OWNER, FORKS BICYCLE SHOP
CYCLIST, ONE-MAN SHOP, SHOP RAT
A fork in his life, the forks on a bike, the Forks of the Credit… the owner of the Forks Bicycle Shop believes in connections, like the ones he tries to forge between cyclists and his beautiful new home of Erin. That’s why Brian Travis will buy you a coffee down the street if you’re a cyclist, spot you a free tube at businesses all over, and personally ride a popular trail every few days not just for fun, but to check it out for safety and riding conditions. Brian doesn’t want people to come up here just for our winding roads and spectacular scenery, but for the warm, thoughtful Headwaters hospitality that makes it all that more enjoyable.
I’m calling you on your day off… sorry!
Don’t worry. I’m a one man shop, we don’t really get days off.
You mentioned the season’s just starting (spring) and already busy. How?
Canada is unique from a bicycle perspective: while we enjoy four seasons in cycling, and the enthusiast or true cyclist rides all year round indoors or outdoors… for the majority of Canadians, it’s very Pavlovian: when the warm weather hits, you usually see this weird tidal wave of service and repairs for the next two months.
And people being people, they wait until the last minute to get their bike fixed.
Oh yeah, I mean crikey, I’ve been in the bike industry since I was 14, and I always giggle watching bike shop owners tirelessly try and fail at encouraging customers to get repairs done early.
Cyclists don’t like me because I run on their bike lanes.
Yep, I get that conversation up here. It’s a very small community, and being the bike guy, I get a lot of feedback about the behaviour of cyclists. (laughs) The local people are great, they come in on Saturday mornings with a complete look of trust that I will handle the behaviour of all the cyclists.
So your shop is in the middle of Erin — is it Erin or EE-rin?
Its EE-rin, but if you’re a transplant like myself you’re not allowed to call it that (laughs).
Well I definitely won’t then. You say “dreams do come true” on your website. Is the shop your dream?
My father brought us up to Collingwood in ’88. I was 10. My dad bought me a mountain bike, and said go have fun, don’t be in the house, and three hours later I came back muddy with a big smile on my face and a broken bicycle. And my dad said, well, you’d better learn how to fix that… and the rest is history. I was the kid in the bike shops, the 12-year-old annoying everyone about how to fix things. A shop rat. So as a 30-year-old, being able to own your own bicycle shop and serve the community has been a dream come true.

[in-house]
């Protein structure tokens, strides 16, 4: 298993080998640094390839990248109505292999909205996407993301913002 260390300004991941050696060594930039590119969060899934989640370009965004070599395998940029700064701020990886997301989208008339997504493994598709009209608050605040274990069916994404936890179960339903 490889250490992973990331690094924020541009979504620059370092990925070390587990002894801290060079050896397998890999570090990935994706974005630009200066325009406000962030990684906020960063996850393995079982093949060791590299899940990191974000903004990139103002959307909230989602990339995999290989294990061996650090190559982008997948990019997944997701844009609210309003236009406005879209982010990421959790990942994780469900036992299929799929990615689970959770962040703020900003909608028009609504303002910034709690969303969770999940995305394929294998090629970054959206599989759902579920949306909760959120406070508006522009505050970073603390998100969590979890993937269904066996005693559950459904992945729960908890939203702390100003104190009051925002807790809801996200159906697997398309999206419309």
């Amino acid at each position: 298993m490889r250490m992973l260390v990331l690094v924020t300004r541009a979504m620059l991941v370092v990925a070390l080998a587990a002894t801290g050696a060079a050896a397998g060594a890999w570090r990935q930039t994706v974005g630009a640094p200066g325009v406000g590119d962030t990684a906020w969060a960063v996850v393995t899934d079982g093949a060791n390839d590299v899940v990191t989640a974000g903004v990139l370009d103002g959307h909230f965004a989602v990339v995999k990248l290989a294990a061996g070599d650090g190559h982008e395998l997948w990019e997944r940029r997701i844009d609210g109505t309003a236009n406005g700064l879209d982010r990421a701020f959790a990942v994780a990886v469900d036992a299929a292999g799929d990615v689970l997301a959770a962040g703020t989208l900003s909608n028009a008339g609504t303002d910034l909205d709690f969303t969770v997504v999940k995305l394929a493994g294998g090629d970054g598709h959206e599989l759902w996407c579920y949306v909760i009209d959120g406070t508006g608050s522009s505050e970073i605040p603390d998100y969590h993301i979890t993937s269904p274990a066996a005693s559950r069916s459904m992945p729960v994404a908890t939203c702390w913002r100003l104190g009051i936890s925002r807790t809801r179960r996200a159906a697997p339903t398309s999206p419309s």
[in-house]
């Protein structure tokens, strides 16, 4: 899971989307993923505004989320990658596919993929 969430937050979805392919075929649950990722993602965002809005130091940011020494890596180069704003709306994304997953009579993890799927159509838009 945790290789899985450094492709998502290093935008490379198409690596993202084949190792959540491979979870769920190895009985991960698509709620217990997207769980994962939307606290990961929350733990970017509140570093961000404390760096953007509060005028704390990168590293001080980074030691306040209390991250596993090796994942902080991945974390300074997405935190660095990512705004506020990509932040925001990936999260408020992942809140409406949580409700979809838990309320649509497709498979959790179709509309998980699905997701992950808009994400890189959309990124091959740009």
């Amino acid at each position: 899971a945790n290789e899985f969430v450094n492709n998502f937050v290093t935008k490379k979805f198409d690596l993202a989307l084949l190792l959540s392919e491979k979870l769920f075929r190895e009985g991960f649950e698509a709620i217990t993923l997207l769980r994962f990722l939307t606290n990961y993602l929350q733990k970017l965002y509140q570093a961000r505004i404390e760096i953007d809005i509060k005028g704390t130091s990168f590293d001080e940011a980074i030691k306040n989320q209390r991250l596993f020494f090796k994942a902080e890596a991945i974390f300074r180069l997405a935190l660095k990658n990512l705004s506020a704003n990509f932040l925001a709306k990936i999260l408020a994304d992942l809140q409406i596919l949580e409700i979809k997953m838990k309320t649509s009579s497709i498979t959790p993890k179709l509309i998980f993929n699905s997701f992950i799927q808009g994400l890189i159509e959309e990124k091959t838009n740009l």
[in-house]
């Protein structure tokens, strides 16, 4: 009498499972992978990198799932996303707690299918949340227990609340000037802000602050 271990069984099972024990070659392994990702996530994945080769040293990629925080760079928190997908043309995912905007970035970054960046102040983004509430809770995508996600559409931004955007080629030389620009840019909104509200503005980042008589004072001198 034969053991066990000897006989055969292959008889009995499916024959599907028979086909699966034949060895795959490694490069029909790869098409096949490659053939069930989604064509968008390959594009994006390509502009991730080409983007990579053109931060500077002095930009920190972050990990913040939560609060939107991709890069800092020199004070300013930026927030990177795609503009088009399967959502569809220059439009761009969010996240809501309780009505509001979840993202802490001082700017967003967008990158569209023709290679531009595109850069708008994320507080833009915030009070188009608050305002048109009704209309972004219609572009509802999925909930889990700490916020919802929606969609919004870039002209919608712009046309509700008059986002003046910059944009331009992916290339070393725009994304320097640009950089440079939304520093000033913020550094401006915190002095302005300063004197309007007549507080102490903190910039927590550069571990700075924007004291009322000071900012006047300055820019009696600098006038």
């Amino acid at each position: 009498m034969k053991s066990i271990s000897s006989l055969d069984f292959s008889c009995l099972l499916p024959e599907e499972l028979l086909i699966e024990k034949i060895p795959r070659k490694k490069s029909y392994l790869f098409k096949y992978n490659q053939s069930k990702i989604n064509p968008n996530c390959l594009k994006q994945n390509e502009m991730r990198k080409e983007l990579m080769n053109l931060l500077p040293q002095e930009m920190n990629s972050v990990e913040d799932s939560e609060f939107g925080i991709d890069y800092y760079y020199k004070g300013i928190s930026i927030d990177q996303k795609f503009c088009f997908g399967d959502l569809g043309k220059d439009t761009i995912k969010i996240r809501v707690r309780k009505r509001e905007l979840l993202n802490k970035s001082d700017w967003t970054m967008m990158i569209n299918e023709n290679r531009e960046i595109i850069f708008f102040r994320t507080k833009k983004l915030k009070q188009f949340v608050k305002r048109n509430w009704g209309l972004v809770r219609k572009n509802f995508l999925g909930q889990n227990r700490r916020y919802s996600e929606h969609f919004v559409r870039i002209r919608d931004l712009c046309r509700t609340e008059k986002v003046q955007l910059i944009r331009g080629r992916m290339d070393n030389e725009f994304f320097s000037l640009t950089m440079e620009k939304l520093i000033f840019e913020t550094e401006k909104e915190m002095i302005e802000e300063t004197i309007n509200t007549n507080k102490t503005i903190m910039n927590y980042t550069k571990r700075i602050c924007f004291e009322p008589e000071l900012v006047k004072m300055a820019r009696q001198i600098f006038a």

Do people come up just for the trails?
The escarpment is really the draw. We have a very healthy amount of visitors on the weekend, and they can ride up to the top of the escarpment where we are, visit Erin, go to Holtom’s Bakery, then go home and that’s a nice 100km ride, which for most club riders is ideal.
So we support the community and other small businesses that need support as well. We do a “Tube it Forward” program, which is a free tube and pump at certain businesses within the area as a thank you. If you’re riding and get a flat, you’re up the creek without a paddle and this’ll help. And two doors down is the bakery, which is the beehive of the village. I told them, if cyclists show up, I’ll pay for their coffees. That’s gone over really well.
What about the people that just want to take a nice leisurely ride?
The next piece in the cycling puzzle is the Elora Cataract trail, one of those classic railways that was dug up and put down, a hard-packed limestone surface, perfect for hiking and horseback riding, cycling and dogwalking. The one we have here in Erin is almost 50 km long, and it’s a very popular trail system for the recreational community. It’s within the village so you can access it from multiple locations, and it’s a safe, flat trail system.
So we cater to the Elora Cataract trail: family bicycles, kids’ bikes. We do a popular junior trade-in program where you can buy a bicycle, grow up and come back and trade it in. We cater to the local community, if they didn’t support us we wouldn’t survive.
You’re from Collingwood, so living in the country’s natural to you. Do you own a house up here?
My wife Heather and I adopted the roles of Tom Hanks and Shelley Long (from the film “Money Pit”) and bought ourselves one of the original 1890 homes in the village, which we are lovingly trying to restore back to its glory. My house is two minutes away from the business. Being able to ride to work is luxurious.
Is there a spot you like to stop your bike at and say, “Wow, I’m glad I moved here”?
About 20 minutes, 7km on the Elora Cataract trail here, you’ll end up in the Forks of the Credit Provincial Park. It’s a hidden gem, it’s got a massive gorge that the river’s carved-in, and the view is spectacular. That’s one spot I would say makes me feel lucky to be here.
Even the name of the shop: there was a fork in my life where I was deciding, do I continue what I’m doing or open a bicycle shop… the Forks of the Credit… it all makes sense.